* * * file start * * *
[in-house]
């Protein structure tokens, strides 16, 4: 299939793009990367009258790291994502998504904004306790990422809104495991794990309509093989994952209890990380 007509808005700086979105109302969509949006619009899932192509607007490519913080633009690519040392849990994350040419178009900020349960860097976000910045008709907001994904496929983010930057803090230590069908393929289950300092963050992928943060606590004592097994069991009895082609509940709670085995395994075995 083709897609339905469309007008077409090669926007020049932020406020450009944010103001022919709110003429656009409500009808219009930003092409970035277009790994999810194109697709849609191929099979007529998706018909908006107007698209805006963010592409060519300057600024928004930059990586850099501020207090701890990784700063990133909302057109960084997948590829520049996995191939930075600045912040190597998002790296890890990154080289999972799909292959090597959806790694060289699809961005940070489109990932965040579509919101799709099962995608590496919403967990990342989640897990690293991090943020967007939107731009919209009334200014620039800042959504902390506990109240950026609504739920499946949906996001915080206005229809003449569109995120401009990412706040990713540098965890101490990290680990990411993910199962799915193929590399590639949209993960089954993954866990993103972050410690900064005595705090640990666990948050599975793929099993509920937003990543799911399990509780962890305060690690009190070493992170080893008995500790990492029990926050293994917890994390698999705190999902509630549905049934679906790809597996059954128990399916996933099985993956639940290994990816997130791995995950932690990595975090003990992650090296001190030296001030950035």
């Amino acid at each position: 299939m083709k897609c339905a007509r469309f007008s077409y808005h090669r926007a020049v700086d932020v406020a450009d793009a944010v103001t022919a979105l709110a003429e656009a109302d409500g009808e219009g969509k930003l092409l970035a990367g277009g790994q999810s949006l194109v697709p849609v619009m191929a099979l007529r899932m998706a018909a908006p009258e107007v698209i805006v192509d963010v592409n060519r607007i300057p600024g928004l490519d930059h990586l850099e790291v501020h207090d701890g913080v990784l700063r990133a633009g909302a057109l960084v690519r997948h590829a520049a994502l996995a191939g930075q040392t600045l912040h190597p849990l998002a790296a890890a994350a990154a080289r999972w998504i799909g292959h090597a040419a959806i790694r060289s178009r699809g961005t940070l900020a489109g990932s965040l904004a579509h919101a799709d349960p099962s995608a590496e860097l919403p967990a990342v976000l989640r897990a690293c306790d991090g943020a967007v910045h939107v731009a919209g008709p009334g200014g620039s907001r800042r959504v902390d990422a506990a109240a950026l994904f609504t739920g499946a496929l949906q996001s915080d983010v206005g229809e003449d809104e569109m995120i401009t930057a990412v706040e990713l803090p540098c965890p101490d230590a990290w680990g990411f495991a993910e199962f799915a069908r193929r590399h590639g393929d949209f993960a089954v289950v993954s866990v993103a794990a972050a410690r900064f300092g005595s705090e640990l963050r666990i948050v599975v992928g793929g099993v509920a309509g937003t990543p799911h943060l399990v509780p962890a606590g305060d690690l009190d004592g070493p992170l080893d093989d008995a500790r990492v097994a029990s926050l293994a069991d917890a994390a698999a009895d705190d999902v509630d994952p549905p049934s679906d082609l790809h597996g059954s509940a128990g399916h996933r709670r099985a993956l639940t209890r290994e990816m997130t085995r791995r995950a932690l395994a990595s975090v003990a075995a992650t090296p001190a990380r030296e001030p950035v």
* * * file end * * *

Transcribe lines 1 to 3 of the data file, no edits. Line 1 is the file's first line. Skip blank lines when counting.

[in-house]
């Protein structure tokens, strides 16, 4: 299939793009990367009258790291994502998504904004306790990422809104495991794990309509093989994952209890990380 007509808005700086979105109302969509949006619009899932192509607007490519913080633009690519040392849990994350040419178009900020349960860097976000910045008709907001994904496929983010930057803090230590069908393929289950300092963050992928943060606590004592097994069991009895082609509940709670085995395994075995 083709897609339905469309007008077409090669926007020049932020406020450009944010103001022919709110003429656009409500009808219009930003092409970035277009790994999810194109697709849609191929099979007529998706018909908006107007698209805006963010592409060519300057600024928004930059990586850099501020207090701890990784700063990133909302057109960084997948590829520049996995191939930075600045912040190597998002790296890890990154080289999972799909292959090597959806790694060289699809961005940070489109990932965040579509919101799709099962995608590496919403967990990342989640897990690293991090943020967007939107731009919209009334200014620039800042959504902390506990109240950026609504739920499946949906996001915080206005229809003449569109995120401009990412706040990713540098965890101490990290680990990411993910199962799915193929590399590639949209993960089954993954866990993103972050410690900064005595705090640990666990948050599975793929099993509920937003990543799911399990509780962890305060690690009190070493992170080893008995500790990492029990926050293994917890994390698999705190999902509630549905049934679906790809597996059954128990399916996933099985993956639940290994990816997130791995995950932690990595975090003990992650090296001190030296001030950035």
């Amino acid at each position: 299939m083709k897609c339905a007509r469309f007008s077409y808005h090669r926007a020049v700086d932020v406020a450009d793009a944010v103001t022919a979105l709110a003429e656009a109302d409500g009808e219009g969509k930003l092409l970035a990367g277009g790994q999810s949006l194109v697709p849609v619009m191929a099979l007529r899932m998706a018909a908006p009258e107007v698209i805006v192509d963010v592409n060519r607007i300057p600024g928004l490519d930059h990586l850099e790291v501020h207090d701890g913080v990784l700063r990133a633009g909302a057109l960084v690519r997948h590829a520049a994502l996995a191939g930075q040392t600045l912040h190597p849990l998002a790296a890890a994350a990154a080289r999972w998504i799909g292959h090597a040419a959806i790694r060289s178009r699809g961005t940070l900020a489109g990932s965040l904004a579509h919101a799709d349960p099962s995608a590496e860097l919403p967990a990342v976000l989640r897990a690293c306790d991090g943020a967007v910045h939107v731009a919209g008709p009334g200014g620039s907001r800042r959504v902390d990422a506990a109240a950026l994904f609504t739920g499946a496929l949906q996001s915080d983010v206005g229809e003449d809104e569109m995120i401009t930057a990412v706040e990713l803090p540098c965890p101490d230590a990290w680990g990411f495991a993910e199962f799915a069908r193929r590399h590639g393929d949209f993960a089954v289950v993954s866990v993103a794990a972050a410690r900064f300092g005595s705090e640990l963050r666990i948050v599975v992928g793929g099993v509920a309509g937003t990543p799911h943060l399990v509780p962890a606590g305060d690690l009190d004592g070493p992170l080893d093989d008995a500790r990492v097994a029990s926050l293994a069991d917890a994390a698999a009895d705190d999902v509630d994952p549905p049934s679906d082609l790809h597996g059954s509940a128990g399916h996933r709670r099985a993956l639940t209890r290994e990816m997130t085995r791995r995950a932690l395994a990595s975090v003990a075995a992650t090296p001190a990380r030296e001030p950035v």